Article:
Background The severe acute respiratory syndrome coronavirus 2 (SARS-CoV-2) Omicron variant has demonstrated high transmissibility and possesses several spike protein mutations that allow for evasion of previously established immunity.1 mRNA vaccines against the spike protein of the ancestral strain of the virus have been reported to induce robust T cell immunity against the omicron variant when examined in healthy individuals.2 However, the effectiveness of the booster vaccine doses in late-stage lung cancer patients undergoing active anti-PD-1/PD-L1 agent immunotherapy has yet to be investigated.3
Methods To address this question, we assessed both CD8+ and CD4+ T cell responses using a modified activation-induced marker (AIM) assay that was performed on peripheral blood mononuclear cells (PBMCs), which was coupled with high dimension spectral flow cytometry analyses. The PBMCs were obtained using cryopreserved blood samples collected from The COVID-19 Vaccine Study of Infections and Immune REspoNse (SIIREN) trial, and a total of 51 patient samples (20 non-cancer patients and 31 lung cancer patients) were assessed.
Results Our observations included that booster vaccines induced CD8+ T cell response in both non-cancer subjects and lung cancer patients against ancestral strain and omicron variant, while only marginal induction or trend was detected for CD4+ T cells in normal subjects. Pertinent results also consisted of identification of distinct subpopulation dynamics involving varying degrees of differentiation of antigen-specific CD8+ and CD4+ T cells in lung cancer patients compared to non-cancer subjects, thus demonstrating evidence of dysfunction. Another noteworthy finding included the observation of sex biased T cell responses with female lung cancer patients demonstrating more efficient antigen-specific T cell responses compared to males.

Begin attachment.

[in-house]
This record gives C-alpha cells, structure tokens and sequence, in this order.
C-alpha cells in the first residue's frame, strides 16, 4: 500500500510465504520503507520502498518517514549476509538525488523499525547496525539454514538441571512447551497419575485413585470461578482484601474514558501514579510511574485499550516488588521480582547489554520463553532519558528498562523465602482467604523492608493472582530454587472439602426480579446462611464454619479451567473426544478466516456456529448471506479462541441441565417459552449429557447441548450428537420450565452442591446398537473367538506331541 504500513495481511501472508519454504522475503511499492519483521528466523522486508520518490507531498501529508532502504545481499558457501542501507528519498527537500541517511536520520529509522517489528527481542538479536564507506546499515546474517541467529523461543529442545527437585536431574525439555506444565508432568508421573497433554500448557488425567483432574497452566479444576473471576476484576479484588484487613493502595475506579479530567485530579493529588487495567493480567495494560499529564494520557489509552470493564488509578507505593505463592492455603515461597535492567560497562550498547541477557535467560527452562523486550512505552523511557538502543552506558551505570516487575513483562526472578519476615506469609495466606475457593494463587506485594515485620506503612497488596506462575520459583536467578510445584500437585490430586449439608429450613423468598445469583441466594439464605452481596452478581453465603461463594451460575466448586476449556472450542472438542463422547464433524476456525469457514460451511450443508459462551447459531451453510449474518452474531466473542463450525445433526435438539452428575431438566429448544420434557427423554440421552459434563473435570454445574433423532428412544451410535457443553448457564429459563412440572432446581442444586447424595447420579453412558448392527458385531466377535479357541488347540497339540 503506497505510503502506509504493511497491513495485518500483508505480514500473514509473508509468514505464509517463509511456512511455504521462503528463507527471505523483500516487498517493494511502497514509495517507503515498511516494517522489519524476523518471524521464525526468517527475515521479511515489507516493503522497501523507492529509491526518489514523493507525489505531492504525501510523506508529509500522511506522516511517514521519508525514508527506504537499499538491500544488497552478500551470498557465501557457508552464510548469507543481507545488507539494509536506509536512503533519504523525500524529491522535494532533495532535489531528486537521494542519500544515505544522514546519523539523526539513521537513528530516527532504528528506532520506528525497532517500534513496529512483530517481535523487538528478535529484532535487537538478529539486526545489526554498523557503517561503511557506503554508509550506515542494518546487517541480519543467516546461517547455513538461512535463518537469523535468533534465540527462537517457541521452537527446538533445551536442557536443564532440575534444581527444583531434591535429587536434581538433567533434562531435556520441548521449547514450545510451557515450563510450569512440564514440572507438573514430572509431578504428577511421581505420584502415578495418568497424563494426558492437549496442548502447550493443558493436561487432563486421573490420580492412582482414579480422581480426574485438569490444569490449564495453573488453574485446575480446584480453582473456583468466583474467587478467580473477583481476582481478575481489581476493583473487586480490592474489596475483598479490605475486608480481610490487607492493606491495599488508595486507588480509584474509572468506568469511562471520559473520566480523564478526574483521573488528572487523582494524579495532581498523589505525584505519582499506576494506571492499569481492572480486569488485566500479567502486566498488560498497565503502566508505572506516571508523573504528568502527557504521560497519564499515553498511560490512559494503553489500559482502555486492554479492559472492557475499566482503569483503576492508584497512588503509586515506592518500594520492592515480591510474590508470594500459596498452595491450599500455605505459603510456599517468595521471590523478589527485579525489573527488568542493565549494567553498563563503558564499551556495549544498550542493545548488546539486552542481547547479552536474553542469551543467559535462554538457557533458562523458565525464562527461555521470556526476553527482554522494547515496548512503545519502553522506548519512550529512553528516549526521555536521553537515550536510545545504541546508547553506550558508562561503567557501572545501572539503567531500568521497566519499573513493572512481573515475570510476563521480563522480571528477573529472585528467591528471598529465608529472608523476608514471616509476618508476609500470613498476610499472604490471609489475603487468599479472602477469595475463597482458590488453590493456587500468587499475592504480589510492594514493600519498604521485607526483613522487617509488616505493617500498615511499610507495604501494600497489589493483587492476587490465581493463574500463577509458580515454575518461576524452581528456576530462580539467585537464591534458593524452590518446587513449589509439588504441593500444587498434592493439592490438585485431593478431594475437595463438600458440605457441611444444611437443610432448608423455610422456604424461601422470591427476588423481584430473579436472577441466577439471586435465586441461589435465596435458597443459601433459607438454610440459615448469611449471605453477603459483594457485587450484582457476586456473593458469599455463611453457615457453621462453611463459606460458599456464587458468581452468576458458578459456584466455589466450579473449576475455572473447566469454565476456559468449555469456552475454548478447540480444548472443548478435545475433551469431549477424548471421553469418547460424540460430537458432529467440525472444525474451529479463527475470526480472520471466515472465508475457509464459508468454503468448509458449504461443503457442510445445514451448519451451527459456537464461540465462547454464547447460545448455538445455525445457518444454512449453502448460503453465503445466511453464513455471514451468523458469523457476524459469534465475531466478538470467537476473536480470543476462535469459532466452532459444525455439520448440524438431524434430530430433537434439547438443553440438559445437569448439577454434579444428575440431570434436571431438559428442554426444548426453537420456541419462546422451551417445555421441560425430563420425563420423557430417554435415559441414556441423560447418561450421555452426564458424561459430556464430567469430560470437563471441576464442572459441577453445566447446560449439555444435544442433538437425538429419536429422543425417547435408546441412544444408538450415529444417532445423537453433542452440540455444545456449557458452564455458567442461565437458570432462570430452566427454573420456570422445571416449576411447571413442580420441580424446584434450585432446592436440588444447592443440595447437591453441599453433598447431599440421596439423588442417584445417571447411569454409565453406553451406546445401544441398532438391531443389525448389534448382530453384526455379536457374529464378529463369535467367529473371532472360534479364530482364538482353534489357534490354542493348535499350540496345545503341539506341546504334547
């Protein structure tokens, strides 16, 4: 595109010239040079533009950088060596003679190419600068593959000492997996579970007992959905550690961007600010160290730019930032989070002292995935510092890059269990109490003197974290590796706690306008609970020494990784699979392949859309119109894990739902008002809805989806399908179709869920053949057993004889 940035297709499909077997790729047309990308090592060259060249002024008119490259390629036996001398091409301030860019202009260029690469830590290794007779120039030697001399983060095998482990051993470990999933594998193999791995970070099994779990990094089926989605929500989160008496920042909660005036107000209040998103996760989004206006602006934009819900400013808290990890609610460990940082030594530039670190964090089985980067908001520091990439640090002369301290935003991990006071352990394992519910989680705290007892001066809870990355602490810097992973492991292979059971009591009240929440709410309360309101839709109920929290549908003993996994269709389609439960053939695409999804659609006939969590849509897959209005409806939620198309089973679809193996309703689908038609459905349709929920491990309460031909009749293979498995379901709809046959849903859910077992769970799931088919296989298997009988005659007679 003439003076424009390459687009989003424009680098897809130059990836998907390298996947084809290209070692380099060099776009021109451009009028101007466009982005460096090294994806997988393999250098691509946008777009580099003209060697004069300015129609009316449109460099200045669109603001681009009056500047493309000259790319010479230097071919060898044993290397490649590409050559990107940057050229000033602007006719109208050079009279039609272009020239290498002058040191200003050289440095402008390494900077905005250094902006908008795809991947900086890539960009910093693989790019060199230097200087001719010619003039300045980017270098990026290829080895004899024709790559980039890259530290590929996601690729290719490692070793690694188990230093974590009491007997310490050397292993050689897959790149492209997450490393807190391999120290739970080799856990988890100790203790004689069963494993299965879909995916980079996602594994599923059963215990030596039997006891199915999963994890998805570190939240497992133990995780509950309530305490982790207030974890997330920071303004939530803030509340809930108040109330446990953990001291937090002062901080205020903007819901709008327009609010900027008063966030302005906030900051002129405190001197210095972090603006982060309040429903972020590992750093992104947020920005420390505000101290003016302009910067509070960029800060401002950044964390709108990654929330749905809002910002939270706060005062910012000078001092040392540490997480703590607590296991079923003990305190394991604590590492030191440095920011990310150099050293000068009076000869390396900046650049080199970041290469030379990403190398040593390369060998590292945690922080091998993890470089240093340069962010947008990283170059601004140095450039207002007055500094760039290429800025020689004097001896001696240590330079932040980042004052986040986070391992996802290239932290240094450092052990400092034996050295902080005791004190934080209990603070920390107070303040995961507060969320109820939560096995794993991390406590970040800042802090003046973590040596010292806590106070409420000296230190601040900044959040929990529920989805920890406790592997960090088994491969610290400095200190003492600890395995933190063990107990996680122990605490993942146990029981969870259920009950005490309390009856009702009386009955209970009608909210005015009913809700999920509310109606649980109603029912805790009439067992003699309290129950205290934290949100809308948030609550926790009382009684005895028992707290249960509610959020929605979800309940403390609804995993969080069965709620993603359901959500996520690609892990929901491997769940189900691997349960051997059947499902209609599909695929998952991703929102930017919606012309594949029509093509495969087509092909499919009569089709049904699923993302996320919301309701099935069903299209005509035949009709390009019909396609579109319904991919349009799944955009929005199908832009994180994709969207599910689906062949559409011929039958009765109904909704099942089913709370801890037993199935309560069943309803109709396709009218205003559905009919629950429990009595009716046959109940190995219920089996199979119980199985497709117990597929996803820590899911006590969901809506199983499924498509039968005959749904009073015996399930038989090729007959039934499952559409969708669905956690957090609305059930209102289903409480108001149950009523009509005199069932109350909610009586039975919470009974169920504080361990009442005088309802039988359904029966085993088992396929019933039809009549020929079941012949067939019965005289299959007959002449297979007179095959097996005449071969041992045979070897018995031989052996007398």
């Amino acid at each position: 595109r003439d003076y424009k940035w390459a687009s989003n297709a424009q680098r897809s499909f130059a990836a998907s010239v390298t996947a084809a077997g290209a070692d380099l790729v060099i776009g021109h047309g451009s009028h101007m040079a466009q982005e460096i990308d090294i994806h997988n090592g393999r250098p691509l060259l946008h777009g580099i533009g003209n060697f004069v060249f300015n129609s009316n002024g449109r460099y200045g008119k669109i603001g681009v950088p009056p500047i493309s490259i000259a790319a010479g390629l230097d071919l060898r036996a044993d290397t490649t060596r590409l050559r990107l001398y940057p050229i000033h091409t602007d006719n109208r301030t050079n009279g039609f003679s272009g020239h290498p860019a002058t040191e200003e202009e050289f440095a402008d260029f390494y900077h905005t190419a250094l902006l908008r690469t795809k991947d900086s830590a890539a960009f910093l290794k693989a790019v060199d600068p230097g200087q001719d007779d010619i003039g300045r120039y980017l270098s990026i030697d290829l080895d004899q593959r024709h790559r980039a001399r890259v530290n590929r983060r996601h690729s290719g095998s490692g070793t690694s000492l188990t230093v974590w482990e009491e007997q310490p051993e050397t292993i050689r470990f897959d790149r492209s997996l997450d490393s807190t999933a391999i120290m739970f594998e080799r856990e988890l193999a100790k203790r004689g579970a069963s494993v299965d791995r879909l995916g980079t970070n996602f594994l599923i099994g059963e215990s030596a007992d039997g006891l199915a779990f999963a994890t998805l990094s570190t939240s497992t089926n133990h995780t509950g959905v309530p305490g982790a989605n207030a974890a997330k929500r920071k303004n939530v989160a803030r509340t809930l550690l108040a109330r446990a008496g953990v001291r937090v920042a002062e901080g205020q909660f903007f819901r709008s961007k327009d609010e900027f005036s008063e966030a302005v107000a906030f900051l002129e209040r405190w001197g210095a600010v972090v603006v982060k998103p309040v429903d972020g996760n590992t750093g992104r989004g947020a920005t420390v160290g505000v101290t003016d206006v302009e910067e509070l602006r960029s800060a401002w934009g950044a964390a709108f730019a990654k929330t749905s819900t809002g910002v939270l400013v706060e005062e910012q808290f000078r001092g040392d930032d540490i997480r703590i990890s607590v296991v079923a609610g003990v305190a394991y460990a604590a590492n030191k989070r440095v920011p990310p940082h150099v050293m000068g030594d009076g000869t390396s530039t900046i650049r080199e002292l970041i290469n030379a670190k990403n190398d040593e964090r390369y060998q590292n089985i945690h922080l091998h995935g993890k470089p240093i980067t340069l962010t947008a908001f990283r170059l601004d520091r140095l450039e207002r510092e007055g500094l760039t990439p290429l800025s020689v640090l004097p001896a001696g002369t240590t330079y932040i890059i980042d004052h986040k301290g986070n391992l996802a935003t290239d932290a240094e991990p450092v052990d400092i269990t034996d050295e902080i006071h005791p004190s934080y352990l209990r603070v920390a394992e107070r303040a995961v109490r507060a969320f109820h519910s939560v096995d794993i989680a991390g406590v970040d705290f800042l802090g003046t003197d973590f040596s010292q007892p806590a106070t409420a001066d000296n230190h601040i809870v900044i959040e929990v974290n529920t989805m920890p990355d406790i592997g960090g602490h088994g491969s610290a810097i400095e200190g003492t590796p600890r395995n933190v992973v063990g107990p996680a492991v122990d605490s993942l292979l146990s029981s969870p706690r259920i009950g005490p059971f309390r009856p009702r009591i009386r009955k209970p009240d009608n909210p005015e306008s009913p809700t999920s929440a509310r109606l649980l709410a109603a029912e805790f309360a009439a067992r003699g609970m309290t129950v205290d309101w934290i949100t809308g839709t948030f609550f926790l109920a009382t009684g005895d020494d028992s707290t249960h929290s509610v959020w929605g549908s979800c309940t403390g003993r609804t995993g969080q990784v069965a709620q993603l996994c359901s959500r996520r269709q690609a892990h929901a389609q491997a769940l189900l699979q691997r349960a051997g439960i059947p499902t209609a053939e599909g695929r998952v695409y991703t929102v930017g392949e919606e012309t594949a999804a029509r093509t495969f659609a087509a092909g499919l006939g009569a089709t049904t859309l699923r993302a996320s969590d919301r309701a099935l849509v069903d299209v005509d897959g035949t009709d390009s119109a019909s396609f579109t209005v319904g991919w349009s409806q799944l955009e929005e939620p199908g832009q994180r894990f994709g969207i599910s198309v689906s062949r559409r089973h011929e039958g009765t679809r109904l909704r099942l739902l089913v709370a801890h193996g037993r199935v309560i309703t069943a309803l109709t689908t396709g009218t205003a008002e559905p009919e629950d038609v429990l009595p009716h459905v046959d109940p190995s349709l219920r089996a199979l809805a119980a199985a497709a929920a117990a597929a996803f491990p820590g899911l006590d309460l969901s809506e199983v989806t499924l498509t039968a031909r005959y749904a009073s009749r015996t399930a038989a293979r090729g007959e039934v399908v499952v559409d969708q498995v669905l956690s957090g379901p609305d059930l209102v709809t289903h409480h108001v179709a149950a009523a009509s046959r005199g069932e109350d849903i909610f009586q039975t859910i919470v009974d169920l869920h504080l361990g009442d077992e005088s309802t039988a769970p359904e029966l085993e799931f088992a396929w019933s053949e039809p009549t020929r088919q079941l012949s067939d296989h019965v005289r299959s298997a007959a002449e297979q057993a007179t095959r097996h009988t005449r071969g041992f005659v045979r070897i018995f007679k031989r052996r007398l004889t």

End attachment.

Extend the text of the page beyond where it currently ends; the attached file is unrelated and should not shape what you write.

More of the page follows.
Conclusions We conclude that lung cancer patients in our study cohort have substantial qualitative deviation in their T cell response to mRNA vaccine from the normal individuals. This altered response may be a consequence of altered T cell differentiation states, resulting in the high degree of heterogeneity of AIM+ T cells identified in booster vaccinated individuals. Moreover, the dampened T cell response to omicron in cancer patients could implicate that less protection was established by vaccination for lung cancer patients, especially given that humoral response is also reduced in cancer patients.4 This further highlights the need for heightened protective measures for cancer patients to minimize the risk of breakthrough infection with the omicron and other future variants of SARS-CoV-2.5
Acknowledgements We thank individuals who participated in sample collection, preparation, and preservation/storage, including Jamie Hamon, Donna Bucci, Mohamed Yusuf, Robert Davenport, and Taylor Chatlos from Pelotonia Institute for Immuno-Oncology and Immune Monitoring and Discovery Platform of the Pelotonia Institute for Immuno-Oncology. Additional gratitude is extended toward the Wherry lab, including Mathew Divij for providing detailed protocol for AIM assay and discussion.
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Ethics Approval All samples and clinical data were collected from patients who consented to the research study and were enrolled under an approved IRB protocol (2021C0041). An Institutional Review Board responsible for human subjects research at The Ohio State University reviewed this research project and found it to be acceptable, according to applicable state and federal regulations and University policies designed to protect the rights and welfare of research participants.
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